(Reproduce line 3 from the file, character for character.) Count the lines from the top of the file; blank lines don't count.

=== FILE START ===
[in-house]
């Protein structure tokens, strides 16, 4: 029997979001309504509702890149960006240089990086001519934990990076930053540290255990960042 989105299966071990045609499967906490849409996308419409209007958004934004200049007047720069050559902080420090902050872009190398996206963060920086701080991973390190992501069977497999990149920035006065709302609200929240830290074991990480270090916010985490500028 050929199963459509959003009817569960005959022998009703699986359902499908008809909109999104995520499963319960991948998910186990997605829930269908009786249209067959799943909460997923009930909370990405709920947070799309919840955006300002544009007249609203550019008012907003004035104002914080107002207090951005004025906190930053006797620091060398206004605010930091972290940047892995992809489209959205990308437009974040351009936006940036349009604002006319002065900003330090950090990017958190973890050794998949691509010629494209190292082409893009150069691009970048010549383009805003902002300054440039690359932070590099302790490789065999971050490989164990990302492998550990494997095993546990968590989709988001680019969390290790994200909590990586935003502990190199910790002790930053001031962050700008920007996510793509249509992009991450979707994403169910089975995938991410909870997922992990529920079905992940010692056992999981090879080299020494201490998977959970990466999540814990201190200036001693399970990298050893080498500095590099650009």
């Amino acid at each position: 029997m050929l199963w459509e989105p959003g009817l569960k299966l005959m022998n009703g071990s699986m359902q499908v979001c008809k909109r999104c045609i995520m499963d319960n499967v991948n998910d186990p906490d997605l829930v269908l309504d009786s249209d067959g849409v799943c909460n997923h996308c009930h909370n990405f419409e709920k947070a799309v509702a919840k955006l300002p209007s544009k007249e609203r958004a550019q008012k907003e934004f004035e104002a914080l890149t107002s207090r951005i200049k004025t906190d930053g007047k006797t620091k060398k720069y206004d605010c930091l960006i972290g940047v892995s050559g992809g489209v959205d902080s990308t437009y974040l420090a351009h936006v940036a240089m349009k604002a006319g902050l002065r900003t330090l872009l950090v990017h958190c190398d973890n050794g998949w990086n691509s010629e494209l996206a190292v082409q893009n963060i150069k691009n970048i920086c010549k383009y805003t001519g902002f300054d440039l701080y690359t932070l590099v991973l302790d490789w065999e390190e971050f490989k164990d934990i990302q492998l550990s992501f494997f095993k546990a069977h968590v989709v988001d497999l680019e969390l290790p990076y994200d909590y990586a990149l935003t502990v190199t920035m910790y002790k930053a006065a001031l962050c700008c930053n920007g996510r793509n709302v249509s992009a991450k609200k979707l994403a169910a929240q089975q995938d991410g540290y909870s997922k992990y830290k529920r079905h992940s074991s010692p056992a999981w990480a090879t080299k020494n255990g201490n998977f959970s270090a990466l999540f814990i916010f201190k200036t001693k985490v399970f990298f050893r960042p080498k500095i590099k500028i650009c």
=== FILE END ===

């Amino acid at each position: 029997m050929l199963w459509e989105p959003g009817l569960k299966l005959m022998n009703g071990s699986m359902q499908v979001c008809k909109r999104c045609i995520m499963d319960n499967v991948n998910d186990p906490d997605l829930v269908l309504d009786s249209d067959g849409v799943c909460n997923h996308c009930h909370n990405f419409e709920k947070a799309v509702a919840k955006l300002p209007s544009k007249e609203r958004a550019q008012k907003e934004f004035e104002a914080l890149t107002s207090r951005i200049k004025t906190d930053g007047k006797t620091k060398k720069y206004d605010c930091l960006i972290g940047v892995s050559g992809g489209v959205d902080s990308t437009y974040l420090a351009h936006v940036a240089m349009k604002a006319g902050l002065r900003t330090l872009l950090v990017h958190c190398d973890n050794g998949w990086n691509s010629e494209l996206a190292v082409q893009n963060i150069k691009n970048i920086c010549k383009y805003t001519g902002f300054d440039l701080y690359t932070l590099v991973l302790d490789w065999e390190e971050f490989k164990d934990i990302q492998l550990s992501f494997f095993k546990a069977h968590v989709v988001d497999l680019e969390l290790p990076y994200d909590y990586a990149l935003t502990v190199t920035m910790y002790k930053a006065a001031l962050c700008c930053n920007g996510r793509n709302v249509s992009a991450k609200k979707l994403a169910a929240q089975q995938d991410g540290y909870s997922k992990y830290k529920r079905h992940s074991s010692p056992a999981w990480a090879t080299k020494n255990g201490n998977f959970s270090a990466l999540f814990i916010f201190k200036t001693k985490v399970f990298f050893r960042p080498k500095i590099k500028i650009c």